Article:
OPIRGOntario Public Interest Research Group
References in periodicals archive ?
In the egg rewashing case, Mark Finnegan is offering OPIRG pro bono legal representation and believes Buckeye has no chance of prevailing in court.
A paper circulated by OPIRG staff David Robertson and Terry Moore in 1976 began the debate calling for the restructuring of the organization more along the lines of the centralized US PIRG model.
During the late '70s, for instance, OPIRG was a strong supporter of the anti-nuclear movement and the Peterborough chapter was the home of the magazine Birch Bark Alliance, later named the Nuclear Free Press, which promoted alternatives to nuclear power.
OPIRG Waterloo left the provincial organization in 1979, renaming itself WPIRG, partly over its assertion that OPIRG should focus on research and education and not on organizing and action.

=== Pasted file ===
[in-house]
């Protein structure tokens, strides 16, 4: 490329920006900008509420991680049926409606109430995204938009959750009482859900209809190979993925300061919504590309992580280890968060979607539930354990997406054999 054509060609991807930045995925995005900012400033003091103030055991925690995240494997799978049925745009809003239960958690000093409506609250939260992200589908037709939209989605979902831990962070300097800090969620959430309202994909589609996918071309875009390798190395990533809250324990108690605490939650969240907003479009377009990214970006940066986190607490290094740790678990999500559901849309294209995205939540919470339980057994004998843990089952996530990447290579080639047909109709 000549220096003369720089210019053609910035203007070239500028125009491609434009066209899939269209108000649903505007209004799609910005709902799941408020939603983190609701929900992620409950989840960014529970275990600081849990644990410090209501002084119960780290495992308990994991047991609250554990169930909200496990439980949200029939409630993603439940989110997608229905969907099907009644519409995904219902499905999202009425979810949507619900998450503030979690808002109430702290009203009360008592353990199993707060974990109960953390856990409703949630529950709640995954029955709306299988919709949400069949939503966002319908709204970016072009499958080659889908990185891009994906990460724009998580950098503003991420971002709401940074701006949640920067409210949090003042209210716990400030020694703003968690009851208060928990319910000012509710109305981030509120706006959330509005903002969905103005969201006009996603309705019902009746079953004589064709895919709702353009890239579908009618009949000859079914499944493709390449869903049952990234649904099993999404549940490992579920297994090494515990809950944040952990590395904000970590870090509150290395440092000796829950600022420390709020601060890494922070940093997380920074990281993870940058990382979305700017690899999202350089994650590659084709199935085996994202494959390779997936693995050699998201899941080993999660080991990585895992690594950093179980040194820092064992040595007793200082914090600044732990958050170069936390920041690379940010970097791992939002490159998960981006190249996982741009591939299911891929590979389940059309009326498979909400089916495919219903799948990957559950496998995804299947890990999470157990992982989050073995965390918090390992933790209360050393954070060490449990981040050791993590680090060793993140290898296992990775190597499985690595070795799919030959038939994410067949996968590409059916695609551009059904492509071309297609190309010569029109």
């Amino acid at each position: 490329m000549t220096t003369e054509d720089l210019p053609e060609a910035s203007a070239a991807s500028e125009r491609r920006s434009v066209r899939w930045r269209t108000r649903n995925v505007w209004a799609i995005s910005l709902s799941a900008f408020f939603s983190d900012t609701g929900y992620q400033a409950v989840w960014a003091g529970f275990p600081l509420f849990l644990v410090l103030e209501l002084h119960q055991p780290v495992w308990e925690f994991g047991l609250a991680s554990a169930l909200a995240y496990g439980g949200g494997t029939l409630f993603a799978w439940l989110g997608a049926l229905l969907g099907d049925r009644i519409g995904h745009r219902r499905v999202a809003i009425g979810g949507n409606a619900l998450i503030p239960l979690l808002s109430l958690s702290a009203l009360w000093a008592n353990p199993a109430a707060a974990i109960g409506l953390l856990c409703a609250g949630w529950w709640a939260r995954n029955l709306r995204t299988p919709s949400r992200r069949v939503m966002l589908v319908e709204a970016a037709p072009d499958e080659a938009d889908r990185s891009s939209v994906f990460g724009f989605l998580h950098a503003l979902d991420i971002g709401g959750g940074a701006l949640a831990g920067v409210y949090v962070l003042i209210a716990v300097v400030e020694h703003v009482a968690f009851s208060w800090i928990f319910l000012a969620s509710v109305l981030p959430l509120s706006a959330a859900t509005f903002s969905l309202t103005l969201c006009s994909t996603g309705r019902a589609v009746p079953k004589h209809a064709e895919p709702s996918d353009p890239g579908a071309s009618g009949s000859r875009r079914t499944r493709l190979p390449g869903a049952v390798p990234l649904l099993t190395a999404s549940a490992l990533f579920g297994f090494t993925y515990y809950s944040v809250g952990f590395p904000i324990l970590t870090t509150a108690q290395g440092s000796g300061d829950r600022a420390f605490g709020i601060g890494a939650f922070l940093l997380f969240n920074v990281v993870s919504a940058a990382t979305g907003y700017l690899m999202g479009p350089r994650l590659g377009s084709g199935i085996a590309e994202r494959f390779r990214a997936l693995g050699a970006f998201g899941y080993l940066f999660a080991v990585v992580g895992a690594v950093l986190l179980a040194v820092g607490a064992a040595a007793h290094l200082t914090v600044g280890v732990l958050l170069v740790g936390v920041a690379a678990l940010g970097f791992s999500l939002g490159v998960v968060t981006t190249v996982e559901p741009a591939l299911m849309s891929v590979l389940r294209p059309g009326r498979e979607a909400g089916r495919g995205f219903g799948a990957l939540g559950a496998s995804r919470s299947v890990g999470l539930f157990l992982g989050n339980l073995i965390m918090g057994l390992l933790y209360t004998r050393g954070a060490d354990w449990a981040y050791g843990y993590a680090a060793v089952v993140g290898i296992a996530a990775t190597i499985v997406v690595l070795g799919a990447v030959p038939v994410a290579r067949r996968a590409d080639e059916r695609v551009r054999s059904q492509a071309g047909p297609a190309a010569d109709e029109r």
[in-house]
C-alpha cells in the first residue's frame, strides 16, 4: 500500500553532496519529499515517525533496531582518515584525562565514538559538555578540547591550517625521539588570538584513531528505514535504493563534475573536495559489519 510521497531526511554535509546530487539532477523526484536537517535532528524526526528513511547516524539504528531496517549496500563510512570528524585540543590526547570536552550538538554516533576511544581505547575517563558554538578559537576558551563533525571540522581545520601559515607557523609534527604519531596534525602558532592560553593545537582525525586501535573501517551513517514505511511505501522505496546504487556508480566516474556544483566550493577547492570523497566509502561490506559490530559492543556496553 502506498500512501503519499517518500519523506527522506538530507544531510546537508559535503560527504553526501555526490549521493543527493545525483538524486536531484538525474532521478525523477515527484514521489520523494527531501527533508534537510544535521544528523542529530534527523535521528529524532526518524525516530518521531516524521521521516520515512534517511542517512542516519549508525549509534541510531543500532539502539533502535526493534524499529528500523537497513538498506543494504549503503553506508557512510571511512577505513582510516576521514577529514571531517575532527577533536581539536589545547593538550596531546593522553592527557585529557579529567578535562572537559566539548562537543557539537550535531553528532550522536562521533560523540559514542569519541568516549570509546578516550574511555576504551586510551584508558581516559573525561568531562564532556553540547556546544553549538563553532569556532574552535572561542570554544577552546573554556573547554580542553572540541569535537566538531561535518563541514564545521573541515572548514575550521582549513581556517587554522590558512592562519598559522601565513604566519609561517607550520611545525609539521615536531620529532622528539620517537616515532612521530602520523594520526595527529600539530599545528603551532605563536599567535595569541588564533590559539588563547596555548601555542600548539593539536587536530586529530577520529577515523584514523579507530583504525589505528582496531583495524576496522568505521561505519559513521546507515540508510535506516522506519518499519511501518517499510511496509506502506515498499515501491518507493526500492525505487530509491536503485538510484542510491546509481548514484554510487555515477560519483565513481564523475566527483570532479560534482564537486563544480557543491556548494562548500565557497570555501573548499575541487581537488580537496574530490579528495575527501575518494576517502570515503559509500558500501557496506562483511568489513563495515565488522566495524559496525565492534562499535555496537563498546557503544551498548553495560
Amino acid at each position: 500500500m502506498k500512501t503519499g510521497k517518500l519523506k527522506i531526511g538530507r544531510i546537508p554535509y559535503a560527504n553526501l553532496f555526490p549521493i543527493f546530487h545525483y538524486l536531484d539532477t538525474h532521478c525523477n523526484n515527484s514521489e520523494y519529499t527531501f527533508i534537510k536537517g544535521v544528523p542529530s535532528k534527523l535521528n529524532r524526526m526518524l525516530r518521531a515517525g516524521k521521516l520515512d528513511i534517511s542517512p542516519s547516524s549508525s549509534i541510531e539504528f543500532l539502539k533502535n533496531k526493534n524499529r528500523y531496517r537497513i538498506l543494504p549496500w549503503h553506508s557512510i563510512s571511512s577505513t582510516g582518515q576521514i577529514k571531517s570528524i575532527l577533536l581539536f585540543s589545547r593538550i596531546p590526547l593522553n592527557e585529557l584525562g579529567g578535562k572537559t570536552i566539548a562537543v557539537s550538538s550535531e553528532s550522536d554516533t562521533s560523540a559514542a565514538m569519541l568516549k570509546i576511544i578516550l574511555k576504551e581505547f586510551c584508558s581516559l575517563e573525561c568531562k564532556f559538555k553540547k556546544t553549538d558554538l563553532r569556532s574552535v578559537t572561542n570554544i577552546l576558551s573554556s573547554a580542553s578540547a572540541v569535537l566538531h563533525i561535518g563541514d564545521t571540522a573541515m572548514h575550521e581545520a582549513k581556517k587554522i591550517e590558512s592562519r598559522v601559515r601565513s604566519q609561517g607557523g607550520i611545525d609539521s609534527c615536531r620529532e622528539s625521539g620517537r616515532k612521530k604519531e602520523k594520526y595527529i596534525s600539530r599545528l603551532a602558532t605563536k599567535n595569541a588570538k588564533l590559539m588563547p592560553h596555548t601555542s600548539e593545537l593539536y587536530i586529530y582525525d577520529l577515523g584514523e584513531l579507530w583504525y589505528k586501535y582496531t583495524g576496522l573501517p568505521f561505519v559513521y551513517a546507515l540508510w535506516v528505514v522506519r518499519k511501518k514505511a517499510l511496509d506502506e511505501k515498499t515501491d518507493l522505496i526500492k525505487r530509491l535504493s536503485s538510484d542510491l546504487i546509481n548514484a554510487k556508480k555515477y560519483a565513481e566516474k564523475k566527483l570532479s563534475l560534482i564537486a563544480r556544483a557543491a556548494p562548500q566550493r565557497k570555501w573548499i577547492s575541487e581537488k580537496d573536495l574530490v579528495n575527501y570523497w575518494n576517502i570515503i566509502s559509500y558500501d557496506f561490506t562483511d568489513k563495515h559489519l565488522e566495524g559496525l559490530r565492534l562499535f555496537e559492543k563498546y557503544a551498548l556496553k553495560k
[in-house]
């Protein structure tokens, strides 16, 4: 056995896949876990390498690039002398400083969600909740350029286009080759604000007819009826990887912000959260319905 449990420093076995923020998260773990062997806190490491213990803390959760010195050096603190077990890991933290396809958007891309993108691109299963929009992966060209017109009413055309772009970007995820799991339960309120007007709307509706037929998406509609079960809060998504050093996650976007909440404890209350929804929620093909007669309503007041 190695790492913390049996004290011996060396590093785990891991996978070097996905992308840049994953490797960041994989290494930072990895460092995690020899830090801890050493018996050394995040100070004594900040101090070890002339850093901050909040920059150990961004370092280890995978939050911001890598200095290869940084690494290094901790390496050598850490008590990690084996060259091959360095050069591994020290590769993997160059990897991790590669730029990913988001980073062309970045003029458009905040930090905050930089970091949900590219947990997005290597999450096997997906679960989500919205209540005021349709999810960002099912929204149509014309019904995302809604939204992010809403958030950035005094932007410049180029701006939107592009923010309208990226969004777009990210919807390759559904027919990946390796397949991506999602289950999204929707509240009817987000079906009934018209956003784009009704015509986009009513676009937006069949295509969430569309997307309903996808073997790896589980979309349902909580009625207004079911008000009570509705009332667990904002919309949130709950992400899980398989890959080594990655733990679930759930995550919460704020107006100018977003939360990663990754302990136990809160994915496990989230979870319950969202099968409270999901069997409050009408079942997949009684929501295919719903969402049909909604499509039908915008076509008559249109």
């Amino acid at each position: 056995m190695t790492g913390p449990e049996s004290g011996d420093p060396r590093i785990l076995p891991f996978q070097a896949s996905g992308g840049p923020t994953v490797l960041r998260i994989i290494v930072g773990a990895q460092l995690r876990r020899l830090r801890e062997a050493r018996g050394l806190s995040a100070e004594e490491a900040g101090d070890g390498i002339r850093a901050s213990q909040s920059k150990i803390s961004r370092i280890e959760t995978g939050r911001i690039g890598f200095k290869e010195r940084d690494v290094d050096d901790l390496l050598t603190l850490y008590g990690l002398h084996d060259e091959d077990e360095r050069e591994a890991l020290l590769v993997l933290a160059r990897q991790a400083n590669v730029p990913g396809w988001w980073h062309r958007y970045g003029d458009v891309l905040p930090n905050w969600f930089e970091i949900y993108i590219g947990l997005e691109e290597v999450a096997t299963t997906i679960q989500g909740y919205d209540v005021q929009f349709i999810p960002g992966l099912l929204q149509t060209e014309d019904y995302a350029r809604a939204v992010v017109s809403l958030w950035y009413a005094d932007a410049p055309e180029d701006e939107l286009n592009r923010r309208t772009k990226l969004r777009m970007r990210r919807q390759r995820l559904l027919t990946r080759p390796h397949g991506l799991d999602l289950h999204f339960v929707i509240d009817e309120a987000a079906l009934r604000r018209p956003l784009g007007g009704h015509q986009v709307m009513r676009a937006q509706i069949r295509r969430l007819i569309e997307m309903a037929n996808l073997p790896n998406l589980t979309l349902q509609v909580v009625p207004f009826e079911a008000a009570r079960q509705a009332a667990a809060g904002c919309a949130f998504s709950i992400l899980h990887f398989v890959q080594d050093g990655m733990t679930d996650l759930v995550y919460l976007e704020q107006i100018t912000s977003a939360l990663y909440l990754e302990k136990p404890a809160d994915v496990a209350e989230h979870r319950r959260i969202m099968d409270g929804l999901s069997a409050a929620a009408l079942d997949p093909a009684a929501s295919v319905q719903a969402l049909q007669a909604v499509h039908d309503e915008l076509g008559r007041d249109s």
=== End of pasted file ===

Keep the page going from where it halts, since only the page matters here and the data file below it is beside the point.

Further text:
In the early '80s OPIRG members discussed long and hard the pros and cons of changing the decision making structure.
Twenty years ago, Paul McKay became an OPIRG Peterborough board member, and from there he launched what became the Nuclear free Press.
When I meet youth whose activism has been kick-started through OPIRG," he says, "I am usually amazed, impressed and relieved
2 David Robertson and Terry Moore, Public Interest Research: An Historical and Organizational Perspective, OPIRG 1st Annual Retreat (archived at WPIRG, Waterloo, Ontario: OPIRG, 1976).
3 OPIRG Provincial Board Minutes 1976-79 archived at WPIRG, Waterloo, Ontario.
Today's protest is the 26th demonstration organized by members of OPIRG Carleton.
She even went so far as to say she'd look for employment elsewhere, she was so disappointed," said Don Whiting from OPIRG Carleton.
Joining OPIRG and picketing meant for me the chance to set humans free from the grasp of the ideology of progress at any cost, a chance to set trees free from the grasp of corporate Canada," said Virginia Wolfe.